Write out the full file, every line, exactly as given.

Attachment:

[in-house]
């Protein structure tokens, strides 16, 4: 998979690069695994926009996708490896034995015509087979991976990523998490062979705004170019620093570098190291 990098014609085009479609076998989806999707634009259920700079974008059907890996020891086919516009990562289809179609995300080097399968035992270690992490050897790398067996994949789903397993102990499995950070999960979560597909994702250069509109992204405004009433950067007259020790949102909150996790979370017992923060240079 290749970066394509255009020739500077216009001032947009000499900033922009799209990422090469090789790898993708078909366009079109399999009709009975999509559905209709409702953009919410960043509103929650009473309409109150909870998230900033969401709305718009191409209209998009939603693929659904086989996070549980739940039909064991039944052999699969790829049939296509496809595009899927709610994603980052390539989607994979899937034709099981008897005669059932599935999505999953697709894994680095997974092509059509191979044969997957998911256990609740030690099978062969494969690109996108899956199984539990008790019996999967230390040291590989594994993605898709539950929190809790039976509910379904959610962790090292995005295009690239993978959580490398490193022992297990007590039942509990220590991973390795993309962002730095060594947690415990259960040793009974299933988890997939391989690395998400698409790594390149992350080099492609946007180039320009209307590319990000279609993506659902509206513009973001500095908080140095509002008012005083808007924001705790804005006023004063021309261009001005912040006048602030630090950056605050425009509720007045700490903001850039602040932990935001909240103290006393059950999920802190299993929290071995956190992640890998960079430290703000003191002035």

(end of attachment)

[in-house]
């Protein structure tokens, strides 16, 4: 998979690069695994926009996708490896034995015509087979991976990523998490062979705004170019620093570098190291 990098014609085009479609076998989806999707634009259920700079974008059907890996020891086919516009990562289809179609995300080097399968035992270690992490050897790398067996994949789903397993102990499995950070999960979560597909994702250069509109992204405004009433950067007259020790949102909150996790979370017992923060240079 290749970066394509255009020739500077216009001032947009000499900033922009799209990422090469090789790898993708078909366009079109399999009709009975999509559905209709409702953009919410960043509103929650009473309409109150909870998230900033969401709305718009191409209209998009939603693929659904086989996070549980739940039909064991039944052999699969790829049939296509496809595009899927709610994603980052390539989607994979899937034709099981008897005669059932599935999505999953697709894994680095997974092509059509191979044969997957998911256990609740030690099978062969494969690109996108899956199984539990008790019996999967230390040291590989594994993605898709539950929190809790039976509910379904959610962790090292995005295009690239993978959580490398490193022992297990007590039942509990220590991973390795993309962002730095060594947690415990259960040793009974299933988890997939391989690395998400698409790594390149992350080099492609946007180039320009209307590319990000279609993506659902509206513009973001500095908080140095509002008012005083808007924001705790804005006023004063021309261009001005912040006048602030630090950056605050425009509720007045700490903001850039602040932990935001909240103290006393059950999920802190299993929290071995956190992640890998960079430290703000003191002035």